Take any list recording the greatest films of all time, and I can almost guarantee that it will be dominated by Mafia movies. And understandably so. A genre of extremities — artfully weaving wide-ranging themes of love, success, family, violence and death — there’s no other quite like it. With their bold visuals, brash dialogues and blaring soundtracks, Mafia films provide a ceaselessly satisfying sensory overload. But above all, what truly distinguishes the genre is the universality of it. Merging a high caliber of the technical aspects of filmmaking with crowd-pleasing elements of “popcorn cinema”, such as striking performances and iconic lines, the films contain all the elements of an endlessly rewatchable classic, appealing to all — both critics and general audiences alike.

The end of an era: Scorsese’s final Mafia hit, The IrishmanTWITTER/ROCKERATHEART

Despite this, following the release of Martin Scorsese’s latest picture, The Irishman, one glaringly obvious fact emerged: the Mafia film was finished. Scorsese’s 2019 picture opted to abide by the traditional format of a mobster film, hence in theory should have been a cinematic triumph much like its predecessors. However, while critical reception remained chiefly positive, this time, general audiences were left largely unimpressed. Complaints arose around an unnecessarily long runtime, a lack of diversity, and the film even faced accusations of sexism. General consensus was that, despite the filmic mastery of Scorsese’s swansong, the genre had been exhausted, and the golden age of gangster movies was officially over, with the director himself vowing to never make a Mafia picture again.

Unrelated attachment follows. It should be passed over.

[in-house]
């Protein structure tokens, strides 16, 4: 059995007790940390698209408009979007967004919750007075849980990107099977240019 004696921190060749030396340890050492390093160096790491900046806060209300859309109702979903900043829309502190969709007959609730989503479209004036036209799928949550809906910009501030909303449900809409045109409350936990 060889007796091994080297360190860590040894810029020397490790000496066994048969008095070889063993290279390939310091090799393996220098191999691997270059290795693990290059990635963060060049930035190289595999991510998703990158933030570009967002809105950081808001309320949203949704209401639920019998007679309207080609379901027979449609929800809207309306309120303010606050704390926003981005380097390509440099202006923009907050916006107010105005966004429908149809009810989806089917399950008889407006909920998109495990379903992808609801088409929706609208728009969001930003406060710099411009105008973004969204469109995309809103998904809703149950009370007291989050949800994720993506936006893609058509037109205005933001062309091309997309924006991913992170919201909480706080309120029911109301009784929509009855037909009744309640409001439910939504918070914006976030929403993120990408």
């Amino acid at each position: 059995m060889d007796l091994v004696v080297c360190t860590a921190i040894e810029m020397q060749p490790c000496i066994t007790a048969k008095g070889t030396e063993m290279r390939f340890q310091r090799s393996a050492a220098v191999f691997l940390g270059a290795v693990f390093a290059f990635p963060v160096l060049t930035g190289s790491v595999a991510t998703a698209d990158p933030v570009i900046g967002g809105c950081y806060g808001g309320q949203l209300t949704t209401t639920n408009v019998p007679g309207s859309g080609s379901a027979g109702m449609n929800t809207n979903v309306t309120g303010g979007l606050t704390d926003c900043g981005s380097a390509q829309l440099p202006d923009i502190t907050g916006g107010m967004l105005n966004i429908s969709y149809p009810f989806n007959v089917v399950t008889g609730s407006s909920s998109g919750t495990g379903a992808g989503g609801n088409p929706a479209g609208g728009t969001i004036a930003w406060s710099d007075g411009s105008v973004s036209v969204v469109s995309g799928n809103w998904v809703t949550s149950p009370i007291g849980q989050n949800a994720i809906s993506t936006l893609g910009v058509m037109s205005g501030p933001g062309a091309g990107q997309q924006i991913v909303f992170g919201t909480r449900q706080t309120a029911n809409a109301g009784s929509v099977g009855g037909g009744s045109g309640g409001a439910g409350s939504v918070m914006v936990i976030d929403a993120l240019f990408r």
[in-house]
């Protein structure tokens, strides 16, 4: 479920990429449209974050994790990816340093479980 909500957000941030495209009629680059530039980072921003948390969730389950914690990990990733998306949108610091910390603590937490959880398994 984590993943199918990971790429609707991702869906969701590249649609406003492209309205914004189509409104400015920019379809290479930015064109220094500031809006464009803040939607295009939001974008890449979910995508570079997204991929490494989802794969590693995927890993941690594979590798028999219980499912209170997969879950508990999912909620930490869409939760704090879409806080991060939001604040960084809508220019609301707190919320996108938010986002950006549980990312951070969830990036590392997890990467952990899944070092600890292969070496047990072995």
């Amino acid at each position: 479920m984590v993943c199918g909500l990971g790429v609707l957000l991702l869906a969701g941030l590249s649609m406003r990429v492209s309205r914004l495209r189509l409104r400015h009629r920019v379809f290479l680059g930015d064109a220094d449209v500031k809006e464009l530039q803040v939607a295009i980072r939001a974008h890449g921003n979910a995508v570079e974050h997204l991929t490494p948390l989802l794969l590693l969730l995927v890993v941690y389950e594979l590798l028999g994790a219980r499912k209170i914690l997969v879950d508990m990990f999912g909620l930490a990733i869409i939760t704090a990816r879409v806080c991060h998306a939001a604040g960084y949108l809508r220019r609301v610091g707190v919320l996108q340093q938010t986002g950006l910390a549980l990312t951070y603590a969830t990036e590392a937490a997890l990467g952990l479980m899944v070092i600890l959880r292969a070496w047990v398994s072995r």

“Gangster films have been criticised for their lack of diversity, their treatment of women, and their extreme violence. All these stem from the image of machismo perpetuated by Mafia film, in which men exert authority, influence, and power, meanwhile there is a distinct lack of female agency.”

Mobster classic Goodfellas, which chronicles the life of the infamous Henry HillTWITTER/M7MOD1907

This denunciation of gangster film marks a monumental change in the world of cinema. In 1972, Francis Ford Coppola’s The Godfather was released, and the epic story of the Corleone family became a huge critical and commercial success, accounting for nearly 10% of gross proceeds for all films in 1972. It won the Academy Award for Best Picture, as well as the award for Best Actor for Marlon Brando, and is widely considered one of the greatest American films of all time. Two years later, The Godfather Part II garnered eleven Academy Award nominations, again winning Best Picture. The films’ successes did not go unnoticed by Hollywood studios, and as a direct result throughout the 1970s and 1980s, a steady flow of films about the Mafia were issued, and the majority of these were immensely successful, both critically and commercially. An example is Scorsese’s Goodfellas, a film concentrating on the story of mobster Henry Hill and his relationship with the Lucchese and Gambino crime families. The picture was nominated for six Academy Awards, including Best Picture and Best Director, and won the award for Best Supporting Actor for Joe Pesci’s performance. However, although they succeeded in the box office, some Mafia films received backlash, particularly from the Italian American community, due to their inclusion of vilifying stereotypes against characters of Italian ethnicity, continually casting them as criminals and lowlifes.